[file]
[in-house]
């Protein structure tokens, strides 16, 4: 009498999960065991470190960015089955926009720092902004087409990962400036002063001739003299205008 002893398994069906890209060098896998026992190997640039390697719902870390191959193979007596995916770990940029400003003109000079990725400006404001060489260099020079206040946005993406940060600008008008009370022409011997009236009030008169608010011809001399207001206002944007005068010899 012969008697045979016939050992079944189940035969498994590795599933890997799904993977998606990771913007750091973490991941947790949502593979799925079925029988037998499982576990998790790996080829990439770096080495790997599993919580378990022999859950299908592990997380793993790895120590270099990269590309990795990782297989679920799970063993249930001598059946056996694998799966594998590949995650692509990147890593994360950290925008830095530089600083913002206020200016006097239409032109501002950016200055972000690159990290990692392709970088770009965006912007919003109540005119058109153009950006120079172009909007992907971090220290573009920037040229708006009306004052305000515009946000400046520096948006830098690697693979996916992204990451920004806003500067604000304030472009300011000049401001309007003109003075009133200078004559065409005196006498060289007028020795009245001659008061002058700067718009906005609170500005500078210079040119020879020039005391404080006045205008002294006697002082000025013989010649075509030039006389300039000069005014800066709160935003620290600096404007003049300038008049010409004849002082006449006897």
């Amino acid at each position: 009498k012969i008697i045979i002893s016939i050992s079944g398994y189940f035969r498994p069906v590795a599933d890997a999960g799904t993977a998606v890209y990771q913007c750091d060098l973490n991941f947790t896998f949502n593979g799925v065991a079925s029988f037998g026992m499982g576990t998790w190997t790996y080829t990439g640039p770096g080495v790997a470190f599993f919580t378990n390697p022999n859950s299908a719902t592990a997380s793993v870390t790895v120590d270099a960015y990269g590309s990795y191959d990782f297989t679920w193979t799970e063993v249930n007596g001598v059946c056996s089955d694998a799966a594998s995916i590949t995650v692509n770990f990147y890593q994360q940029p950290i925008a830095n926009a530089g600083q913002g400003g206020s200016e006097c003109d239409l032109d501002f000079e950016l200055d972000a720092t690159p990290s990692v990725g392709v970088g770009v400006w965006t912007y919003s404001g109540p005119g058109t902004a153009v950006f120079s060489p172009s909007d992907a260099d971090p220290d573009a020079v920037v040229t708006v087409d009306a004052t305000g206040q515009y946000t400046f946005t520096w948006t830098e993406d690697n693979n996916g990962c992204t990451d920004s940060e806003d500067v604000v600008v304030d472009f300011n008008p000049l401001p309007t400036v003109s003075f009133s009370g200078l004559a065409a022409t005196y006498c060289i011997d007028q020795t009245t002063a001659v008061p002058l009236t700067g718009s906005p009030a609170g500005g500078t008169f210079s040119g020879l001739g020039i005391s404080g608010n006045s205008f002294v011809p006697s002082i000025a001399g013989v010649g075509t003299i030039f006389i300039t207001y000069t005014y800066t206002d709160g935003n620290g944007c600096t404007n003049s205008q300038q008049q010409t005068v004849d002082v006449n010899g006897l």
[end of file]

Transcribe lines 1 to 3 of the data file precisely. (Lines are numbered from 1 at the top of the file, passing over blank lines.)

[in-house]
């Protein structure tokens, strides 16, 4: 009498999960065991470190960015089955926009720092902004087409990962400036002063001739003299205008 002893398994069906890209060098896998026992190997640039390697719902870390191959193979007596995916770990940029400003003109000079990725400006404001060489260099020079206040946005993406940060600008008008009370022409011997009236009030008169608010011809001399207001206002944007005068010899 012969008697045979016939050992079944189940035969498994590795599933890997799904993977998606990771913007750091973490991941947790949502593979799925079925029988037998499982576990998790790996080829990439770096080495790997599993919580378990022999859950299908592990997380793993790895120590270099990269590309990795990782297989679920799970063993249930001598059946056996694998799966594998590949995650692509990147890593994360950290925008830095530089600083913002206020200016006097239409032109501002950016200055972000690159990290990692392709970088770009965006912007919003109540005119058109153009950006120079172009909007992907971090220290573009920037040229708006009306004052305000515009946000400046520096948006830098690697693979996916992204990451920004806003500067604000304030472009300011000049401001309007003109003075009133200078004559065409005196006498060289007028020795009245001659008061002058700067718009906005609170500005500078210079040119020879020039005391404080006045205008002294006697002082000025013989010649075509030039006389300039000069005014800066709160935003620290600096404007003049300038008049010409004849002082006449006897």
């Amino acid at each position: 009498k012969i008697i045979i002893s016939i050992s079944g398994y189940f035969r498994p069906v590795a599933d890997a999960g799904t993977a998606v890209y990771q913007c750091d060098l973490n991941f947790t896998f949502n593979g799925v065991a079925s029988f037998g026992m499982g576990t998790w190997t790996y080829t990439g640039p770096g080495v790997a470190f599993f919580t378990n390697p022999n859950s299908a719902t592990a997380s793993v870390t790895v120590d270099a960015y990269g590309s990795y191959d990782f297989t679920w193979t799970e063993v249930n007596g001598v059946c056996s089955d694998a799966a594998s995916i590949t995650v692509n770990f990147y890593q994360q940029p950290i925008a830095n926009a530089g600083q913002g400003g206020s200016e006097c003109d239409l032109d501002f000079e950016l200055d972000a720092t690159p990290s990692v990725g392709v970088g770009v400006w965006t912007y919003s404001g109540p005119g058109t902004a153009v950006f120079s060489p172009s909007d992907a260099d971090p220290d573009a020079v920037v040229t708006v087409d009306a004052t305000g206040q515009y946000t400046f946005t520096w948006t830098e993406d690697n693979n996916g990962c992204t990451d920004s940060e806003d500067v604000v600008v304030d472009f300011n008008p000049l401001p309007t400036v003109s003075f009133s009370g200078l004559a065409a022409t005196y006498c060289i011997d007028q020795t009245t002063a001659v008061p002058l009236t700067g718009s906005p009030a609170g500005g500078t008169f210079s040119g020879l001739g020039i005391s404080g608010n006045s205008f002294v011809p006697s002082i000025a001399g013989v010649g075509t003299i030039f006389i300039t207001y000069t005014y800066t206002d709160g935003n620290g944007c600096t404007n003049s205008q300038q008049q010409t005068v004849d002082v006449n010899g006897l």